Dr. Paul Auerbach is the world's leading outdoor health expert. His blog offers tips on outdoor safety and advice on how to handle wilderness emergencies.See all posts »
Anvenom Approved by FDA For Treatment Of Scorpion Stings
Bark Scorpion of Arizona, photo courtesy of Musides at en.wikipedia, CC BY-SA 3.0The Food and Drug Administration (FDA) recently approved an antivenom product, Anascorp for the treatment of scorpion stings. From an Associated Press report, the FDA "says it will permit the use of Anascorp to treat stings by Centruroides scorpions, which live mostly in Arizona." The Centruroides scorpion of greatest concern in the U.S. is the bark scorpion, Centruroides exilicauda.
My friend and scorpion expert, Dr. Jeffrey Suchard, has added the following (paraphrased) information to his chapter on scorpion envenomation, which will appear in the forthcoming 6th edition of the textbook Wilderness Medicine:
Although no manufacturer in the U.S. is currently producing any scorpion antivenom, research has been conducted in Mexico using a horse host and venom from other Centruroides species. Anascorp, Centruroides (Scorpion) Immune F(ab’)2 (Equine) Injection, manufactured by Instituto Bioclon, S.A. de C.V., of Tlalpan, Mexico, D.F., was approved as an orphan drug by the U.S. Food and Drug Administration on August 3, 2011, based upon safety and efficacy data collected on 1534 patients in a study coordinated by investigators from the University of Arizona.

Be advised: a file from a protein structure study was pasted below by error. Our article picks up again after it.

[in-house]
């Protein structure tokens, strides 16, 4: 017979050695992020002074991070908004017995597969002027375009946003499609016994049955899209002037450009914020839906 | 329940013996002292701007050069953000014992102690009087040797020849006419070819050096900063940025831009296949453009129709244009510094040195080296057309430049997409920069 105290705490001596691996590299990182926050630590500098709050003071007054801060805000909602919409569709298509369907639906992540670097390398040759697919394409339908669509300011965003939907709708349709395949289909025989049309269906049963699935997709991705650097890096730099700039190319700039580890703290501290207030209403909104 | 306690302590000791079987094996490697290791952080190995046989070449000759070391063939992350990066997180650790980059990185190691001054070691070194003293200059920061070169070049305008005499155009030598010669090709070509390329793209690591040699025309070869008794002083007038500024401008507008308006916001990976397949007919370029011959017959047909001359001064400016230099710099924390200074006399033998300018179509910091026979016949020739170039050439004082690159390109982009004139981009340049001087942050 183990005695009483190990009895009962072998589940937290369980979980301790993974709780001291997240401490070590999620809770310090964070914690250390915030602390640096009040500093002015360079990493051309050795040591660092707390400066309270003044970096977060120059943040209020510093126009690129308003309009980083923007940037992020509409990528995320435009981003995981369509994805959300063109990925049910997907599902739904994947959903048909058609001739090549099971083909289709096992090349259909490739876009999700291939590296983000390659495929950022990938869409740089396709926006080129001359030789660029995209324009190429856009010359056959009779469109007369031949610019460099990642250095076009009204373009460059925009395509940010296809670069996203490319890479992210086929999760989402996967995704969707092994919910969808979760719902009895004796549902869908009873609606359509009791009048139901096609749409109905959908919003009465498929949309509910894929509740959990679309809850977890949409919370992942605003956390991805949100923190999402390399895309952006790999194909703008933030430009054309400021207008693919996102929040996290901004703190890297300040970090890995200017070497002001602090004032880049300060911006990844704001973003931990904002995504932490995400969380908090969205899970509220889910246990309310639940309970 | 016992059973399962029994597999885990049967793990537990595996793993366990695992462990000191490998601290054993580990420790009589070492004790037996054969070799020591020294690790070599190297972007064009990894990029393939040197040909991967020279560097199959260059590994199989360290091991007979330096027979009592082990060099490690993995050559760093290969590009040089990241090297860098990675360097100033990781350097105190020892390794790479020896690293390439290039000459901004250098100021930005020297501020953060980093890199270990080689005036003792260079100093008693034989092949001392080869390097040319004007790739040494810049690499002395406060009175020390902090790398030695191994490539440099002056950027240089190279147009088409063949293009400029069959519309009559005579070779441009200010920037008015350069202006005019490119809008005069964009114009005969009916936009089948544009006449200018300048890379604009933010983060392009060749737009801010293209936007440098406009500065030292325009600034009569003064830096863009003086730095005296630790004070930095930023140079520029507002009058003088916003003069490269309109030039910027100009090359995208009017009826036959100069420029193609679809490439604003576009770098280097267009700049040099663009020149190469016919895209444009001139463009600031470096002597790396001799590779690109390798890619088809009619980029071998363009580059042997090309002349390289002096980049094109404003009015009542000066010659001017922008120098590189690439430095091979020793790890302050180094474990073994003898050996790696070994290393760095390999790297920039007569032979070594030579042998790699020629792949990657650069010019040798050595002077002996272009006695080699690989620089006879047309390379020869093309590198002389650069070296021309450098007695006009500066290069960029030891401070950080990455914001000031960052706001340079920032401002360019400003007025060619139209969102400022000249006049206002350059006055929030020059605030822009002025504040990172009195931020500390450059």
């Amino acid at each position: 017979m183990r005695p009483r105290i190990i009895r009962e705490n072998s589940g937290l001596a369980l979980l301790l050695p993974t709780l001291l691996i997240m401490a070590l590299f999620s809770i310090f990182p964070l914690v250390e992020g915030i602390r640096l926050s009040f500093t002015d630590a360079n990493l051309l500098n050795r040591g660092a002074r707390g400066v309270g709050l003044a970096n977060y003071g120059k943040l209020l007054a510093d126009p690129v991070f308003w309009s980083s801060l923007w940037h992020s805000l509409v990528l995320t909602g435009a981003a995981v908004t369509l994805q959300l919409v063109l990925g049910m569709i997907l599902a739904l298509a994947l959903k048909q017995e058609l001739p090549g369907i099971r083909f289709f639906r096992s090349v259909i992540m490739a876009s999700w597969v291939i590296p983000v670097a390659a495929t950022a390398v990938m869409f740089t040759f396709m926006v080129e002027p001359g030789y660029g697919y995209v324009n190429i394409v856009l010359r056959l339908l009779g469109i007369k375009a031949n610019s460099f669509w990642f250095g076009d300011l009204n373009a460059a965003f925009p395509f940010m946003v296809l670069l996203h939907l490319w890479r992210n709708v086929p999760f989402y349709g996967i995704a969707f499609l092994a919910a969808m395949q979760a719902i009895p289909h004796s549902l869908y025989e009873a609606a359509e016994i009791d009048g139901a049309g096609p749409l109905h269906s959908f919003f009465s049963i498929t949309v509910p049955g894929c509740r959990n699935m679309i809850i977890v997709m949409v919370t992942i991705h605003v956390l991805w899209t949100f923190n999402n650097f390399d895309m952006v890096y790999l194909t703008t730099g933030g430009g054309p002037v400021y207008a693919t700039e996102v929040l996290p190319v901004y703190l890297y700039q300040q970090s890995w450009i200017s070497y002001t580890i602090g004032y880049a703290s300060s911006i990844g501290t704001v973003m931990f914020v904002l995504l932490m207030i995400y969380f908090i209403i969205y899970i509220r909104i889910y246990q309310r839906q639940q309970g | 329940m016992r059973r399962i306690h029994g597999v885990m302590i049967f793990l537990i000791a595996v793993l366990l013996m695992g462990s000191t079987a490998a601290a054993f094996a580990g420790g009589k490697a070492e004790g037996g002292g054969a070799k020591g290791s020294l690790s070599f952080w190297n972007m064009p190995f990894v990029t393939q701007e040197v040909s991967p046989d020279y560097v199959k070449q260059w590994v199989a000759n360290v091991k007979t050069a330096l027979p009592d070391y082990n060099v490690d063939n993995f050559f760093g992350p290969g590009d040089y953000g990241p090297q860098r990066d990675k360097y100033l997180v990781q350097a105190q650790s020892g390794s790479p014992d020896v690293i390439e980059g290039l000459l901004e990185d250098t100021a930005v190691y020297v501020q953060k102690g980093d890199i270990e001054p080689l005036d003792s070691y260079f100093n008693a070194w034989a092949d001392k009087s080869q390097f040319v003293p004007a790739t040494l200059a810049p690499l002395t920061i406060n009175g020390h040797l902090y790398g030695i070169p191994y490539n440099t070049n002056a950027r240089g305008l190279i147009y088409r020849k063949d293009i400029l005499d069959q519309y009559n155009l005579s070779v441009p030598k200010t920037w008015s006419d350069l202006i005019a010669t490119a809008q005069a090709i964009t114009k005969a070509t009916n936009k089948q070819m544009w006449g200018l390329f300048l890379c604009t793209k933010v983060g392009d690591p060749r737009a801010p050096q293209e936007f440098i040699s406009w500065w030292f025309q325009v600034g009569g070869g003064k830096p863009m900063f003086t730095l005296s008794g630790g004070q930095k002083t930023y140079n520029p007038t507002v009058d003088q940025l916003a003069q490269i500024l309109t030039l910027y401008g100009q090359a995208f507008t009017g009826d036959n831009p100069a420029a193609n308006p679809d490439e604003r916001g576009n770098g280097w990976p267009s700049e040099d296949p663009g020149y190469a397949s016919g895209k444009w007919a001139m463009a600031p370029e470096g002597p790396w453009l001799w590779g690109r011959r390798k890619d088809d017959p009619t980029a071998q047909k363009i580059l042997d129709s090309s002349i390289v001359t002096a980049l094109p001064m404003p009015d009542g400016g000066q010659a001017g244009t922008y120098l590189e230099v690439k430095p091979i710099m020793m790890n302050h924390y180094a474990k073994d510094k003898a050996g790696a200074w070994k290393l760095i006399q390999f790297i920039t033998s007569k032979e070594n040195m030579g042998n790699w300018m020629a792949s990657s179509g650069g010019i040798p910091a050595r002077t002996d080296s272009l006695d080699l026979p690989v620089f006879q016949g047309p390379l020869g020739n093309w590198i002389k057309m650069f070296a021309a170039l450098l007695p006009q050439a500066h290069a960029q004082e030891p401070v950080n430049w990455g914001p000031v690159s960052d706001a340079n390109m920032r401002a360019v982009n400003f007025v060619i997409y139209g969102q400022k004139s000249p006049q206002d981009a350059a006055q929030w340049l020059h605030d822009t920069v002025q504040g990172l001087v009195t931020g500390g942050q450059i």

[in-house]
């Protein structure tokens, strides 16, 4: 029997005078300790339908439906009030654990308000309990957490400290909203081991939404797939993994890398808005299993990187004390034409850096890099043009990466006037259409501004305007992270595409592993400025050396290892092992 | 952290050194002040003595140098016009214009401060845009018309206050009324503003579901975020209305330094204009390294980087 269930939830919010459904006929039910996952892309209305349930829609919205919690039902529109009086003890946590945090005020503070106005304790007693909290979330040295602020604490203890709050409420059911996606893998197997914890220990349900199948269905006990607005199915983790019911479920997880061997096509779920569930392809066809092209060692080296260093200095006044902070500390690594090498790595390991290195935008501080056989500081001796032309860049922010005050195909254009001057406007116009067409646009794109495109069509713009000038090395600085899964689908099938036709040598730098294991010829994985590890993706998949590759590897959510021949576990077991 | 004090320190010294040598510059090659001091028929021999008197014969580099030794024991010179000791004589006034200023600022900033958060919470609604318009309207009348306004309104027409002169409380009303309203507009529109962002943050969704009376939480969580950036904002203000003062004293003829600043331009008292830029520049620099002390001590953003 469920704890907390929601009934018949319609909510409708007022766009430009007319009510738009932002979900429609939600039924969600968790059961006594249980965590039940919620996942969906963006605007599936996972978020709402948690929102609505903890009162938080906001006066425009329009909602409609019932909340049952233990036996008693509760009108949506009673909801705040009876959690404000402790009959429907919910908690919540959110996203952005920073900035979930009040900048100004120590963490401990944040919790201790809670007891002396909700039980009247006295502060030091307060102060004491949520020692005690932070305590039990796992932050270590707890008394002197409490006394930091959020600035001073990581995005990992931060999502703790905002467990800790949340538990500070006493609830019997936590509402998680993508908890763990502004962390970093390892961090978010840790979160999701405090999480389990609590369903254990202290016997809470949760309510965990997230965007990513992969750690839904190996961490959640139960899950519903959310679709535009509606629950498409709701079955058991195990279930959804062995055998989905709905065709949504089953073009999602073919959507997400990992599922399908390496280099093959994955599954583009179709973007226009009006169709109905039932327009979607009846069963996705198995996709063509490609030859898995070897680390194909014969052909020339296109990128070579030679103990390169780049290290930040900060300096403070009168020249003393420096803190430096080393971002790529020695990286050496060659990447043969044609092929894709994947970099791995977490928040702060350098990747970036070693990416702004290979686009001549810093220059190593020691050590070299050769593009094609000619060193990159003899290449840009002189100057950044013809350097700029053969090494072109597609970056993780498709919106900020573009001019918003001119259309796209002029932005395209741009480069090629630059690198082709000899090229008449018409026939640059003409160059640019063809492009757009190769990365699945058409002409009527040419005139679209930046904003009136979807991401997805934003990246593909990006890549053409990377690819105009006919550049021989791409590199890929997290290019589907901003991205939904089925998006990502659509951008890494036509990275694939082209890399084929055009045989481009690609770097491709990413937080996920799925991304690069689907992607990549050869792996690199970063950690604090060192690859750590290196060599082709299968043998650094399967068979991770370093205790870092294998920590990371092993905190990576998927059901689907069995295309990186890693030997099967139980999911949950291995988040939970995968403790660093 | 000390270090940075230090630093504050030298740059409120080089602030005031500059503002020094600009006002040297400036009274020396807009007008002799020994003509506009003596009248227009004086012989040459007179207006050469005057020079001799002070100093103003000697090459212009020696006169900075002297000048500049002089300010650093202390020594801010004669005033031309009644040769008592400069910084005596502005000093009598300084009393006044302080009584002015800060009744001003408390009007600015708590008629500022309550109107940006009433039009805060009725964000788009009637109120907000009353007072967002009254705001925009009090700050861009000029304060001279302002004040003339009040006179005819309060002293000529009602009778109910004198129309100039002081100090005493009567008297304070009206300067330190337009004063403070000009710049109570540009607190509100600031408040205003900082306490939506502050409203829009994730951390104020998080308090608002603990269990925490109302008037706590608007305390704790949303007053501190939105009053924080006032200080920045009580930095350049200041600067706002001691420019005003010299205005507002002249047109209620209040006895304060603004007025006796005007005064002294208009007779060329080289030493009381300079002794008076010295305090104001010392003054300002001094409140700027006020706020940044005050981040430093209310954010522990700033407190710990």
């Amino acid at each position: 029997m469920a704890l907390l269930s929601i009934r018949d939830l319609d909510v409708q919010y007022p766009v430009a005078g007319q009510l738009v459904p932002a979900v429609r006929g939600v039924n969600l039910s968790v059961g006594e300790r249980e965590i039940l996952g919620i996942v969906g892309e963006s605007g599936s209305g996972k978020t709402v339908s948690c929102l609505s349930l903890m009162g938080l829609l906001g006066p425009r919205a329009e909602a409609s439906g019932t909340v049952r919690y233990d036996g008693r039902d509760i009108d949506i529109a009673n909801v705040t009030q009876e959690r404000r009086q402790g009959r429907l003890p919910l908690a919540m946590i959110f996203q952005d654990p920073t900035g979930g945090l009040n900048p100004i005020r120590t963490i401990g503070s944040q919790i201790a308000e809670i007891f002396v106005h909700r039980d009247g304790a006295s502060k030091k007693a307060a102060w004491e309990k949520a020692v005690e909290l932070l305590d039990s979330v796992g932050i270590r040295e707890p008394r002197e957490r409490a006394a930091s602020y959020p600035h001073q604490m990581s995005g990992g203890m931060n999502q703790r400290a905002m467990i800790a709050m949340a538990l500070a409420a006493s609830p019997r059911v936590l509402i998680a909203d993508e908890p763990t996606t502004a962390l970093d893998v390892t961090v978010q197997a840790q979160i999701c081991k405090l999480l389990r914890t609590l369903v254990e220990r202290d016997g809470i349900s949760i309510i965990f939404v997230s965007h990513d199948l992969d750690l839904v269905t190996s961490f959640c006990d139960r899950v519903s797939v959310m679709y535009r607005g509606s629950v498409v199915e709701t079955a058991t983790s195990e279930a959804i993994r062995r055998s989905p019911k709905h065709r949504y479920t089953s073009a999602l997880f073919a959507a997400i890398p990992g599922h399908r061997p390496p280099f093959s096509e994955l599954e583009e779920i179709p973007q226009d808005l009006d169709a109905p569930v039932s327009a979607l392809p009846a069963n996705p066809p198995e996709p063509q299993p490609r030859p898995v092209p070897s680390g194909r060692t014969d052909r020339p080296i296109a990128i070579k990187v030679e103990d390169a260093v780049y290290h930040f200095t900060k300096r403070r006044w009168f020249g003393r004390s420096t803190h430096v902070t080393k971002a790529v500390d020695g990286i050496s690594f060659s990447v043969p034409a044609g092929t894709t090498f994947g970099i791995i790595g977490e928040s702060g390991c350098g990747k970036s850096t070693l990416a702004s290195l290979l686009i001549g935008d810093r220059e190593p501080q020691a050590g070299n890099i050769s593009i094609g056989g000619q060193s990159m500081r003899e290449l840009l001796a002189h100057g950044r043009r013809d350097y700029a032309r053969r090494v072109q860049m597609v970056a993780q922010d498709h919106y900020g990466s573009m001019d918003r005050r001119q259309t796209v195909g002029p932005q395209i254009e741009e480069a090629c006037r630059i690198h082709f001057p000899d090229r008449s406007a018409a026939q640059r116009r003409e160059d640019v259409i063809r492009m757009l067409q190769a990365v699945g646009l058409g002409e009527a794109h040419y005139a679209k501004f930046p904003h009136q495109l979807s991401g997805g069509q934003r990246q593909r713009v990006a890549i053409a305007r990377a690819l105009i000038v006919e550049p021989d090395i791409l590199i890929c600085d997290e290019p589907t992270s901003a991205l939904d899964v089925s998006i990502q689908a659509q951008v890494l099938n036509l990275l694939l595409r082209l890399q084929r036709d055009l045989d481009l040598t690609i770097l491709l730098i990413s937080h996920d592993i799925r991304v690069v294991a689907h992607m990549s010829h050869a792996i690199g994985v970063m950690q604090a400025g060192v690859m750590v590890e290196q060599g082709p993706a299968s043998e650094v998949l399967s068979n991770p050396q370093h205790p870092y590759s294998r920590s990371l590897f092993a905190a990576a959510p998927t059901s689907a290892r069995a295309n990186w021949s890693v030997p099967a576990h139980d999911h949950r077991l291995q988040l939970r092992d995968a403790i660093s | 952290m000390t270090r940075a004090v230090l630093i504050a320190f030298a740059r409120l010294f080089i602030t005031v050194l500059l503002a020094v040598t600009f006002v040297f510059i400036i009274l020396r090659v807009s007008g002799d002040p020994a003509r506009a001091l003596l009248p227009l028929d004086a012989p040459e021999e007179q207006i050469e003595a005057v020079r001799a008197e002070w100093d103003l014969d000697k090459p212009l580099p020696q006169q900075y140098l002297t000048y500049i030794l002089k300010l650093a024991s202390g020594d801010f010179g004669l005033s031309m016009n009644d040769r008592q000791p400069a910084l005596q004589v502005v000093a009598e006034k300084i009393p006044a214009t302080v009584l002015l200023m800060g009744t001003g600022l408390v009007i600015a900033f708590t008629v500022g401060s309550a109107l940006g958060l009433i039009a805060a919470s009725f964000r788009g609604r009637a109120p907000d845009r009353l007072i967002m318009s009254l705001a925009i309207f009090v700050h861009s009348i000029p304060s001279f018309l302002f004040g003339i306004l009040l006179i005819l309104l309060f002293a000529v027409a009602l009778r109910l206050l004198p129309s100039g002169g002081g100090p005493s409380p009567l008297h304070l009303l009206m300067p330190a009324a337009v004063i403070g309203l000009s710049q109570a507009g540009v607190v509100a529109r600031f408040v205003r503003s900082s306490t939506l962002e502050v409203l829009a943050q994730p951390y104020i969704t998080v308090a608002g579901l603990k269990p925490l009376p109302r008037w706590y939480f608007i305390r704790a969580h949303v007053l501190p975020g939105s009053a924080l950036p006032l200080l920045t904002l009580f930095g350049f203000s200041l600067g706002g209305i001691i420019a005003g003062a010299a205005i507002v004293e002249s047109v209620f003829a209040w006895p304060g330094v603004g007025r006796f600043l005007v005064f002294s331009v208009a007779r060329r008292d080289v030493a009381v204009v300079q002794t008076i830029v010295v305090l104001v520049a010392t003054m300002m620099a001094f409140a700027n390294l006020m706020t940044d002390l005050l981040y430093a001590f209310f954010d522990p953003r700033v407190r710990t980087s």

This antivenom is to be marketed to healthcare facilities in areas where Centruroides sculpturatus is found, which includes Arizona, and portions of Clark County, Nevada and New Mexico.”
In the study mentioned, patients who received antivenom for scorpion sting had much-improved clinical courses (faster relief from clinical symptoms) than did persons treated with placebo. Because a scorpion sting can be such a distressful event, this is very good news for persons envenomed (stung) by scorpions who will have access to the antivenom.
This is additional quoted information from Leslie Boyer, director of the University of Arizona’s VIPER (Venom Immunochemistry, Pharmacology and Emergency Response) Institute and lead investigator on the clinical trials: "It's the first time a drug was developed fully in Latin America and subsequently approved by the FDA. It is the first-ever scorpion antivenom proved effective under controlled clinical trials, and the first-ever antivenom with so few allergic reactions.”
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